And finally, the framework I would recommend was developed by John P. Kotter and is described in his works Leading Change and The Heart of Change. He proposed 8 steps how to deal with change. In each publication, he used slightly different wording for the steps, but the ideas behind are the same.
Step 1: Increase urgency – one of the easiest ways how to get acceptance for the decision that change is necessary is to create a crisis. It helps to overcome a sense of complacency. Kotter says it himself, to get acceptance for the decision that change is necessary, increase urgency. Once you remove the sense of comfort and people realize that things are bad, they are more likely to accept that something needs to change.
Step 2: Build the guiding team – putting together a core team of people with enough power to make the change happen. Who will drive the change? It is essential to select a core team of leaders and co-workers who are enthusiastic about the change, who believe in it, and who will help to make it happen. These people must have enough formal and informal power to see the change through. By power, I mean not only the formal management power, the decision makers, but especially the informal power coming from personal influence, the opinion makers. Ideally, you start with people who see the need themselves and already tried to do something about it. This time they would have the commitment of the management and bigger chance for success.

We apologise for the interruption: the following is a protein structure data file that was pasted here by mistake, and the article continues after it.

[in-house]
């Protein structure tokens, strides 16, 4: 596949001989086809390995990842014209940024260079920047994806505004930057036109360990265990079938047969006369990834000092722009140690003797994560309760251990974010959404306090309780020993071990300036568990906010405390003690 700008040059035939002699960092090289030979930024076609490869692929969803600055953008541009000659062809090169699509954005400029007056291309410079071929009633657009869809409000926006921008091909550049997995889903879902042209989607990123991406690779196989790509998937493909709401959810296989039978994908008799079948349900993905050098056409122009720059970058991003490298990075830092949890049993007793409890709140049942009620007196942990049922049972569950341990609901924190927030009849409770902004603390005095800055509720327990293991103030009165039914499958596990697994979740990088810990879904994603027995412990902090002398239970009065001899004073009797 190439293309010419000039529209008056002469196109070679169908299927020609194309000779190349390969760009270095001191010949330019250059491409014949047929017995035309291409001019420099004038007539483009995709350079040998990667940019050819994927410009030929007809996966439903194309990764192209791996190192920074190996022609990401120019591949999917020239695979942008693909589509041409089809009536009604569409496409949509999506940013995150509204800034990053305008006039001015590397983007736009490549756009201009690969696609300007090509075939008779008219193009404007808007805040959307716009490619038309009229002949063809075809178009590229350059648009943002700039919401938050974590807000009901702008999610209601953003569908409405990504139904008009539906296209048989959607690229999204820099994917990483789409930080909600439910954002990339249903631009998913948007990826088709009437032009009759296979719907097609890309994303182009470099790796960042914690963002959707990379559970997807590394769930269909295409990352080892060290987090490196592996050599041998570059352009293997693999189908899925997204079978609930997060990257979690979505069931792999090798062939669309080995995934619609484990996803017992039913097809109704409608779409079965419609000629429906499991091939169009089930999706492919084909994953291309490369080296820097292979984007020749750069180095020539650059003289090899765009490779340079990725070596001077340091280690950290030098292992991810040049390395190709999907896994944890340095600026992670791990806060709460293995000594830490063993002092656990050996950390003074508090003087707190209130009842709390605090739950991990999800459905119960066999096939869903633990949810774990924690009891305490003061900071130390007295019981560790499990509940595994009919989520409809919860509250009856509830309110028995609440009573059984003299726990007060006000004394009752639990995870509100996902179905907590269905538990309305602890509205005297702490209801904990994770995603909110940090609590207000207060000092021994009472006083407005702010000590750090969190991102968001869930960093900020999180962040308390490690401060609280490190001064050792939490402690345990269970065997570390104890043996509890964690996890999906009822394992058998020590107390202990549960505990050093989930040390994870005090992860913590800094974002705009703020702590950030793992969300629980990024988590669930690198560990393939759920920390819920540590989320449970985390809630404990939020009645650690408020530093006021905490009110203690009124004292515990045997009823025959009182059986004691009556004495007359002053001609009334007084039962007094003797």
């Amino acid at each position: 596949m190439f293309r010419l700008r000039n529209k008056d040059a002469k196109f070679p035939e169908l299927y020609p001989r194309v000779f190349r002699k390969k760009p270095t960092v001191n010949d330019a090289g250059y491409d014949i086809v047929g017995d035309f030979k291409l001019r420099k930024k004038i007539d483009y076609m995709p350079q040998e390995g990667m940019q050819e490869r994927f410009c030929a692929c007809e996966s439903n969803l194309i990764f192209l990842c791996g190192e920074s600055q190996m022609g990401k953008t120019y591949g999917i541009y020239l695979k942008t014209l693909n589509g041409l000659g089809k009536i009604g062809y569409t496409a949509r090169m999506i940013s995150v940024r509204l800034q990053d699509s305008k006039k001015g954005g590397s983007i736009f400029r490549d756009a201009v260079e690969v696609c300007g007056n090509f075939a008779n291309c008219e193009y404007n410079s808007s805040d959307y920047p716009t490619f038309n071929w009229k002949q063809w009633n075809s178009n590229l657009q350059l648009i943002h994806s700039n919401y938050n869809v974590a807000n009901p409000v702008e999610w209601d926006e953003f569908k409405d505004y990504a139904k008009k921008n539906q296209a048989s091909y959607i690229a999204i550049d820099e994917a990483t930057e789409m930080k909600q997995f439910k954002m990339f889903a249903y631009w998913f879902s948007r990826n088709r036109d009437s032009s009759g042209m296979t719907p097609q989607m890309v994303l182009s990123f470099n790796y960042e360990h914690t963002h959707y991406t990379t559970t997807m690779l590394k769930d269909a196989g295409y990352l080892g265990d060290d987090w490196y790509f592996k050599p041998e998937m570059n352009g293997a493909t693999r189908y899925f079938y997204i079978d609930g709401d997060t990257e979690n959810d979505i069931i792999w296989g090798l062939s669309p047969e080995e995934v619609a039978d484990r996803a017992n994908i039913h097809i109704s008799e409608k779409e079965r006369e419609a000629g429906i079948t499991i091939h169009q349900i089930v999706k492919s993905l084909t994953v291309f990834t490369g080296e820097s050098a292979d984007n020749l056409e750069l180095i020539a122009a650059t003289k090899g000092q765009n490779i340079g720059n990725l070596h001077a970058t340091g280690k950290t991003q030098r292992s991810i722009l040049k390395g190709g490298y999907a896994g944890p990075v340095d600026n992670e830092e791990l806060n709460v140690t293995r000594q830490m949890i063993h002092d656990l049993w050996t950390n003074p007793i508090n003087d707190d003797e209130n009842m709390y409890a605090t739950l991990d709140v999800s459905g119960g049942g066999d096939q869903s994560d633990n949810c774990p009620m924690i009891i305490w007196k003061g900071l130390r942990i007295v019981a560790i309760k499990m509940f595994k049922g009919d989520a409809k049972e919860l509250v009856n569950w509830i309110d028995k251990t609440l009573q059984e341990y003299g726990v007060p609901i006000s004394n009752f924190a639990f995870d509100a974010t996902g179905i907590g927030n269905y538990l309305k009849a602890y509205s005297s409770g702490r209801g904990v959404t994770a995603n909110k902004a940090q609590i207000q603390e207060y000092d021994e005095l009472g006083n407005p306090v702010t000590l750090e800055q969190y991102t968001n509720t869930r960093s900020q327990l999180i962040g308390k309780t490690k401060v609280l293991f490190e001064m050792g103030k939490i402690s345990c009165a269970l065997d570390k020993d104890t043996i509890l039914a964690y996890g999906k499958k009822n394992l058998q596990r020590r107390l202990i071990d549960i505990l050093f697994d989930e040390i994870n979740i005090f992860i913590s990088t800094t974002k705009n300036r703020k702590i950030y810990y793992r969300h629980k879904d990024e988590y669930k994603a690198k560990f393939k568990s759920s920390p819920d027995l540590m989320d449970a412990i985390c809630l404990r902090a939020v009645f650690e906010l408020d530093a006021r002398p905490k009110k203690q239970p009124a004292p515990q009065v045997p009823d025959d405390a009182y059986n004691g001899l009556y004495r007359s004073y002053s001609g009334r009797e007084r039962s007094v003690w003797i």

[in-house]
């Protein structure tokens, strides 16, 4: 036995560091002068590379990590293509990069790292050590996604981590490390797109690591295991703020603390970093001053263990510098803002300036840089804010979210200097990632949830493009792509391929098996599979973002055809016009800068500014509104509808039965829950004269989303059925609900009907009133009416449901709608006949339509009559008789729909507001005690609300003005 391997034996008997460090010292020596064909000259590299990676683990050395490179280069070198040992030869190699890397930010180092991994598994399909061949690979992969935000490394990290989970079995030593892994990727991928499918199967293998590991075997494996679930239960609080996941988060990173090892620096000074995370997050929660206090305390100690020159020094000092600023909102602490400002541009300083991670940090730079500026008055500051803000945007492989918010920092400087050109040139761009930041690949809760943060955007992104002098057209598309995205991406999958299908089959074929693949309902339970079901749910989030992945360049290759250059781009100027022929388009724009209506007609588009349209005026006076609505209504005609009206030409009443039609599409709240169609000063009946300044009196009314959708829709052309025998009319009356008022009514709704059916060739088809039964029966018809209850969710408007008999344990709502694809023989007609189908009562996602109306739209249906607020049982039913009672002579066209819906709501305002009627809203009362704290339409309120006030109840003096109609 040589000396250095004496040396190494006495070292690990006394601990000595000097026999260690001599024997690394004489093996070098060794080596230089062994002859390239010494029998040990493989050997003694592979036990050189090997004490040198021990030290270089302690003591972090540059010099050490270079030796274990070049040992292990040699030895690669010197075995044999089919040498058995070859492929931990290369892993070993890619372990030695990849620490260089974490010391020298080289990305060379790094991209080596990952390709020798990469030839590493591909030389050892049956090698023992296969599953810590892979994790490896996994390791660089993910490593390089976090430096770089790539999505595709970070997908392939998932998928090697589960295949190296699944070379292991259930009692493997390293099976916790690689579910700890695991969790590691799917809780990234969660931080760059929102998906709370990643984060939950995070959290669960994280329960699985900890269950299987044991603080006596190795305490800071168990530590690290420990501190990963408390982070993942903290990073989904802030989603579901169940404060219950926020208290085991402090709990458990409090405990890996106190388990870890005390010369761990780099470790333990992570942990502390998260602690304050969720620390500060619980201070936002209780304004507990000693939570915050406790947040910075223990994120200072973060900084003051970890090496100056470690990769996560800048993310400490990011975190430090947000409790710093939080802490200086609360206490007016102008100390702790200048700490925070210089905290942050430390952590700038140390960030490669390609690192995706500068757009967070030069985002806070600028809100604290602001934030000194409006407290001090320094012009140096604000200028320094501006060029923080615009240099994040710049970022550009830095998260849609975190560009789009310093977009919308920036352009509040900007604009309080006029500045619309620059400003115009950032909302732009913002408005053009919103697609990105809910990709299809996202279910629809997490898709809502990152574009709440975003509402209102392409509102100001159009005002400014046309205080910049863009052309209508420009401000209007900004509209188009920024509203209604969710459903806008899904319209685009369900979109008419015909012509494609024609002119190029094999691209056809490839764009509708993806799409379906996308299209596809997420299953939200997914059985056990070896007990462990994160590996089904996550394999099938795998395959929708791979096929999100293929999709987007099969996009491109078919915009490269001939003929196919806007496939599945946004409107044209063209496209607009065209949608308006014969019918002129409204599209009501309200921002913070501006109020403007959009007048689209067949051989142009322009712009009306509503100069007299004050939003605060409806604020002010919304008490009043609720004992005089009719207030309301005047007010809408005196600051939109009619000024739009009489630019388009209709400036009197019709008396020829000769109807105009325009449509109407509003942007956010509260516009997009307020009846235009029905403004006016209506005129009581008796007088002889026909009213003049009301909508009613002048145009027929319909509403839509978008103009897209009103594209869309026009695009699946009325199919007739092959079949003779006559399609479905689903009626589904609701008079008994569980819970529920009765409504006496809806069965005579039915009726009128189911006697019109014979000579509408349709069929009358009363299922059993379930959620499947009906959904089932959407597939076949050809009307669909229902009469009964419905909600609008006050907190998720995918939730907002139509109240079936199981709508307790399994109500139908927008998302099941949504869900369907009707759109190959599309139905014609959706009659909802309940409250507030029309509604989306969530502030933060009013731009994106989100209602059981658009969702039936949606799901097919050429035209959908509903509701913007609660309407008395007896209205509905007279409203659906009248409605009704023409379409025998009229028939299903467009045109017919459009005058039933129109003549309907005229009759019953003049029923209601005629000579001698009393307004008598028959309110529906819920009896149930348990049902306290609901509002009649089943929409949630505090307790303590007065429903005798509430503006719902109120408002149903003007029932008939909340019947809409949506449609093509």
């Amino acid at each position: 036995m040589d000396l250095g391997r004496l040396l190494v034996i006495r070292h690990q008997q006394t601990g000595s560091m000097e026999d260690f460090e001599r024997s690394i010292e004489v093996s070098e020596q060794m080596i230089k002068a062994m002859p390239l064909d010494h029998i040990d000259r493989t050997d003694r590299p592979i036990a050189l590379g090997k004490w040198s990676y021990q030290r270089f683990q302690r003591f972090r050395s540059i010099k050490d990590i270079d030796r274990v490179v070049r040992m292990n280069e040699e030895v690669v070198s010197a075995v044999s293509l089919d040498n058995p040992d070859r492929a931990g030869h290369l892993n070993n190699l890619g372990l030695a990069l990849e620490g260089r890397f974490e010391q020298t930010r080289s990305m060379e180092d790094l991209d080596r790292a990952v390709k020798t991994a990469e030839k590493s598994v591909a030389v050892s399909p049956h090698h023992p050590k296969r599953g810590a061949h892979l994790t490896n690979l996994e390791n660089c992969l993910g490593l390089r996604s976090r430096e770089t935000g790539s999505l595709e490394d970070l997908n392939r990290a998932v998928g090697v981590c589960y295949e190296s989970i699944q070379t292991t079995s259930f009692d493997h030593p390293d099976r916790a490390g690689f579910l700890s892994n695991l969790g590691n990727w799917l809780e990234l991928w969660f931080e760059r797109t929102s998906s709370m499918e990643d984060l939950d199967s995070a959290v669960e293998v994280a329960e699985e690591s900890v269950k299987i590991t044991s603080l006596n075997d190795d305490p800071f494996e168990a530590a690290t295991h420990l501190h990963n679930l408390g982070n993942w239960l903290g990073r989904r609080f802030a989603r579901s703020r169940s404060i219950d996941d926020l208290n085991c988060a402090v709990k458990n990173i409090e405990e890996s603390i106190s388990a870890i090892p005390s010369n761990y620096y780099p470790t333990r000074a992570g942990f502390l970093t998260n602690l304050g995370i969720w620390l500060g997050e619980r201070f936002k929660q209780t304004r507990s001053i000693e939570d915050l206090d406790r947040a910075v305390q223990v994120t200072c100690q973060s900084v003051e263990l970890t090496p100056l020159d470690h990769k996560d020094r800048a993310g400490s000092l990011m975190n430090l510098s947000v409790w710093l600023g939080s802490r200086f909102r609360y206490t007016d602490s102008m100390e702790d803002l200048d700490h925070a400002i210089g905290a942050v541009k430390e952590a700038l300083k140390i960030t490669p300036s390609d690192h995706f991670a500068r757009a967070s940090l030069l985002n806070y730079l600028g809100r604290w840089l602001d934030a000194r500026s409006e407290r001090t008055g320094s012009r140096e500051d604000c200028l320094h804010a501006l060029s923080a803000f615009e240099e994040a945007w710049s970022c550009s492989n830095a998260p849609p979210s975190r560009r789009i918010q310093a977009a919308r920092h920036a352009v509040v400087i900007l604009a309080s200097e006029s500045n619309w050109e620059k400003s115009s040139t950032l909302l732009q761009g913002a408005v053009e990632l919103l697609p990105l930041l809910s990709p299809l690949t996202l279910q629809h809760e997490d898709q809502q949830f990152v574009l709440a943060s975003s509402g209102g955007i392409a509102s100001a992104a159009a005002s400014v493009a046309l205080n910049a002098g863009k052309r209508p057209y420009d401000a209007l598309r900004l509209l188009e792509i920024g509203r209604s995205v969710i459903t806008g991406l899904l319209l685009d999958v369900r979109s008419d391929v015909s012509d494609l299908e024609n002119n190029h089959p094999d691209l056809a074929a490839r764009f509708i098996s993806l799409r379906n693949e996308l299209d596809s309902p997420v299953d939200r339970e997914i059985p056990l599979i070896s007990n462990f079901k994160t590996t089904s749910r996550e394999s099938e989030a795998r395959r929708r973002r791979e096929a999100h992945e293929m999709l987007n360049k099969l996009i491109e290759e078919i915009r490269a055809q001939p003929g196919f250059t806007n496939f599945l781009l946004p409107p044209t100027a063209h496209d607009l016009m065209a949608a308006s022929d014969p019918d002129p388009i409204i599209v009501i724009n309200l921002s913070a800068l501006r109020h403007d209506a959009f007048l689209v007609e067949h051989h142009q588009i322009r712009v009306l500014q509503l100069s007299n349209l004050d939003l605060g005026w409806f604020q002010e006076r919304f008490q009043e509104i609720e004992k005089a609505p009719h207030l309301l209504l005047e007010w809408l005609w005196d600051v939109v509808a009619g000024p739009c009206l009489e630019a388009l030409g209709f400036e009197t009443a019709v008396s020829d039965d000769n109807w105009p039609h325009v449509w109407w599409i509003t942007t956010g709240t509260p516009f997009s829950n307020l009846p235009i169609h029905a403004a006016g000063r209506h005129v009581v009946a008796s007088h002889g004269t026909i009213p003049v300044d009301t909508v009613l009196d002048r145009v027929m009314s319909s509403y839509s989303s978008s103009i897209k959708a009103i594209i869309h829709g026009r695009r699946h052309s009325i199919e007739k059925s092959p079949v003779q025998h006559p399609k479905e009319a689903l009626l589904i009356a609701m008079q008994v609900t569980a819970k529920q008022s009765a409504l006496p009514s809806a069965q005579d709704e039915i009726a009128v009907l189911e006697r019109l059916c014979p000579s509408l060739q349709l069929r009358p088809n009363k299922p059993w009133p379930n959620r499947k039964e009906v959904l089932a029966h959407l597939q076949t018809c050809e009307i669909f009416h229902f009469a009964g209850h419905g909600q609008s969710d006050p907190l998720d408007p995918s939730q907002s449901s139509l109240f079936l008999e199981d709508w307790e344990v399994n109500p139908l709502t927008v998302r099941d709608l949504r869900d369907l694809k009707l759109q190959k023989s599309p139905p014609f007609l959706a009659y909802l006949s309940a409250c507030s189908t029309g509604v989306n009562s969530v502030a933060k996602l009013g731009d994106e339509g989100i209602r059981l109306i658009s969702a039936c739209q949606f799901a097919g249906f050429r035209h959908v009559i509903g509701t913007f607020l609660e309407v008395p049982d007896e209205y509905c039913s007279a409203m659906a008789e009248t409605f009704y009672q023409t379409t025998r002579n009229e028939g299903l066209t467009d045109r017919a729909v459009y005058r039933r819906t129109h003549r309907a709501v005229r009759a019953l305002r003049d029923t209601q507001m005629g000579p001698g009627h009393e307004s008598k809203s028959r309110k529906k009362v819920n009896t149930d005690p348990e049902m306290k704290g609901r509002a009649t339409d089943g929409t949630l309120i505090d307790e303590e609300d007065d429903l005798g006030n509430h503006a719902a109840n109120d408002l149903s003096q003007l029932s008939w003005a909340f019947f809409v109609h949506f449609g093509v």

Step 3: Get the vision right – creating a clear and consistent vision that can be used as a guiding light for the change effort. Everyone needs to look at the same North Star to march towards. Why is the change necessary? And especially what the final state should look like? These are questions that everyone from the guiding team must be able to answer by heart. Gradually, it should be clear to everyone in the company. You need to identify a clear and consistent vision of what the future will look like.
Step 4: Communicate for buy-in – communication is the cornerstone of every change. It is necessary to communicate the new vision and strategies on how to get there. It is required to ensure that the core team leads by example.
Step 5: Empower action – remove all obstacles that can threaten the project. These are the systems and structures that undermine the new vision. You should strongly encourage risk-taking for non-standard actions to move things along.